Two books devoted to that volatile and endlessly fascinating era…
Bohemians, Bootleggers, Flappers & Swells
Edited by Graydon Carter
Drawing from the best of the Vanity Fair archive, this selection of essays, poems, stories and columns from the early days are a looking glass into the era. Beginning with the days of WWI and into the 1920s, the reader can see the evolution in thinking from some of the most influential writers and thinkers of the flapper generation.
As any book should, it kicks of with an hysterical piece by P. G. Wodehouse. A serious column from a fighter pilot is sandwiched between acidic poems by Dorothy Parker. Syyen Shaykh Achmed Abdullah contributed a personal essay called “An Afghan in America” in 1916 and one sees many things that haven’t changed. Robert E Sherwood spits darts at the American movie culture (back in 1920!) and Bertrand Russell explores sociology and “behaviorism.” Robert Benchley’s “The Art of Being a Bohemian” could easily stand in for Brooklynites today.
All that you have got to do is, after the day’s work is done (the day’s work may consist in thumbing a wad of clay into futuristic representations, writing in liberated verse, or selling life insurance) to gather with the crowd in some so-called restaurant that has boxes for tables in the front parlor and a bunch of gutta-percha grapes suspended from the ceiling. Then you must toast the proprietor in eau de quinine and of course call him by his first name. (Any first name will do. That’s practically all there is to Bohemia. ~Pg. 54
This is a must for any lover of that sparkling era — or anyone aspiring to be a flapper or a swell.
Hardcover: 432 pages
Publisher: Penguin Press HC, The (October 30, 2014)
Many thanks to Penguin Press for the review copy.
By William Mann
A must read for fans of early cinema and that dichotomy of sparkling glamour and seedy underbelly that was old Hollywood. Young women in search of fame and fortune often found something much more sinister behind the plywood sets and bright light. And even the most successful and respected directors can find himself on the wrong end of a gun. This was the case for William Taylor Desmond one chilly morning in February 1922. He was found dead in his bungalow and a ring of actresses, acquaintances and household staff are drawn into the corrupt circle around his murder.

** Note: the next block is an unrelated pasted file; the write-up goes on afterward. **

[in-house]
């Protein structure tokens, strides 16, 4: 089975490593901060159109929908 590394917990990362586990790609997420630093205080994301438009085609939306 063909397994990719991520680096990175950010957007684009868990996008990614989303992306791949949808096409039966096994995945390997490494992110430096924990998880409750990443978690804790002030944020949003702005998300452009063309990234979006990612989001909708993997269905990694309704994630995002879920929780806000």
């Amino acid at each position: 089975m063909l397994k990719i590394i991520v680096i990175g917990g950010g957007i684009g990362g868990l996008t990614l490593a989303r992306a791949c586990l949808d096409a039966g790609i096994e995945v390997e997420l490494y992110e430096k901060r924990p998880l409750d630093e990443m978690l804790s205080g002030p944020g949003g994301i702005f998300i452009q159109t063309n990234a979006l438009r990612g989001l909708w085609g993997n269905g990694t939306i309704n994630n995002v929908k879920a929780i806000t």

Mann introduces all of the main characters, tracing their backgrounds until they end up in Hollywood and in Taylor’s orbit. Was it Mabel Normand, the successful silent screen actress who was aging out of the spotlight and had a bad drug habit? Was is it the immature teenaged idol Mary Miles Minter? Or her overbearing stage mother Charlotte Shelby? One of these women’s jealous boyfriends? A greedy, blackmailing chauffeur?
There was no lack of suspects but there was a severe lack of evidence collected at the scene by law enforcement (some people showed up and walked out with boxes of papers).
Set against the backdrop of the Fatty Arbuckle scandal and the enforcement for the Hays Code, the book illustrates just how essential it was for some struggling studios to keep the death (and circumstances around it) quiet.
It’s engrossing nonfiction that reads like a thriller. My only complaint is the tendency for each chapter to end with overly dramatic final line. One can almost hear the ominous organ “dun-dun!” chiming in. In all other ways, the book is a solid account of true noir.
Hardcover: 480 pages
Publisher: Harper (October 14, 2014)
Product Dimensions: 9 x 6 x 1.5 inches
Read via NetGalley